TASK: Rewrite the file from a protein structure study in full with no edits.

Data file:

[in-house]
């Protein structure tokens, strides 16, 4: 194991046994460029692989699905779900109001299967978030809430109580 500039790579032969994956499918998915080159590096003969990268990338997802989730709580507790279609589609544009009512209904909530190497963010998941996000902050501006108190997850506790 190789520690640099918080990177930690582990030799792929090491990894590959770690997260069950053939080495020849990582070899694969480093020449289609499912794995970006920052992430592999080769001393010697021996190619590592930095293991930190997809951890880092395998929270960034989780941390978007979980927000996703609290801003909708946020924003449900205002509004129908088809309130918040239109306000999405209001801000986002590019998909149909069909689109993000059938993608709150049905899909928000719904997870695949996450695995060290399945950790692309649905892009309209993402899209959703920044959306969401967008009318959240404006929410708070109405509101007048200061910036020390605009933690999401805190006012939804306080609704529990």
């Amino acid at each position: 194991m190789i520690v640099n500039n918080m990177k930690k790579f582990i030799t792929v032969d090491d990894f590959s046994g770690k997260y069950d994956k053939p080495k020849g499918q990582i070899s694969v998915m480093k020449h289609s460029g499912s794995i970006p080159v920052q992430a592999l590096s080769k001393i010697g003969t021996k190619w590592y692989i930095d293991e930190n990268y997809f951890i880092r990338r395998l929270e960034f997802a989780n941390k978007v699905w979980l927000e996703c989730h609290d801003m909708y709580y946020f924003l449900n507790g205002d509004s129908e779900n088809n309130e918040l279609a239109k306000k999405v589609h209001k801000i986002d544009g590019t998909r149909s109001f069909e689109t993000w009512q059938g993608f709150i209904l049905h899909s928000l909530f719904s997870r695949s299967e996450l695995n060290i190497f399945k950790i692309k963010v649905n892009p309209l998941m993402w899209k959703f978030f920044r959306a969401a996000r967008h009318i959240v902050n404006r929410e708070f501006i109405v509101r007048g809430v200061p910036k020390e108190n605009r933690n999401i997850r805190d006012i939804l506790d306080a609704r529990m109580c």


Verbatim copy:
[in-house]
């Protein structure tokens, strides 16, 4: 194991046994460029692989699905779900109001299967978030809430109580 500039790579032969994956499918998915080159590096003969990268990338997802989730709580507790279609589609544009009512209904909530190497963010998941996000902050501006108190997850506790 190789520690640099918080990177930690582990030799792929090491990894590959770690997260069950053939080495020849990582070899694969480093020449289609499912794995970006920052992430592999080769001393010697021996190619590592930095293991930190997809951890880092395998929270960034989780941390978007979980927000996703609290801003909708946020924003449900205002509004129908088809309130918040239109306000999405209001801000986002590019998909149909069909689109993000059938993608709150049905899909928000719904997870695949996450695995060290399945950790692309649905892009309209993402899209959703920044959306969401967008009318959240404006929410708070109405509101007048200061910036020390605009933690999401805190006012939804306080609704529990």
């Amino acid at each position: 194991m190789i520690v640099n500039n918080m990177k930690k790579f582990i030799t792929v032969d090491d990894f590959s046994g770690k997260y069950d994956k053939p080495k020849g499918q990582i070899s694969v998915m480093k020449h289609s460029g499912s794995i970006p080159v920052q992430a592999l590096s080769k001393i010697g003969t021996k190619w590592y692989i930095d293991e930190n990268y997809f951890i880092r990338r395998l929270e960034f997802a989780n941390k978007v699905w979980l927000e996703c989730h609290d801003m909708y709580y946020f924003l449900n507790g205002d509004s129908e779900n088809n309130e918040l279609a239109k306000k999405v589609h209001k801000i986002d544009g590019t998909r149909s109001f069909e689109t993000w009512q059938g993608f709150i209904l049905h899909s928000l909530f719904s997870r695949s299967e996450l695995n060290i190497f399945k950790i692309k963010v649905n892009p309209l998941m993402w899209k959703f978030f920044r959306a969401a996000r967008h009318i959240v902050n404006r929410e708070f501006i109405v509101r007048g809430v200061p910036k020390e108190n605009r933690n999401i997850r805190d006012i939804l506790d306080a609704r529990m109580c």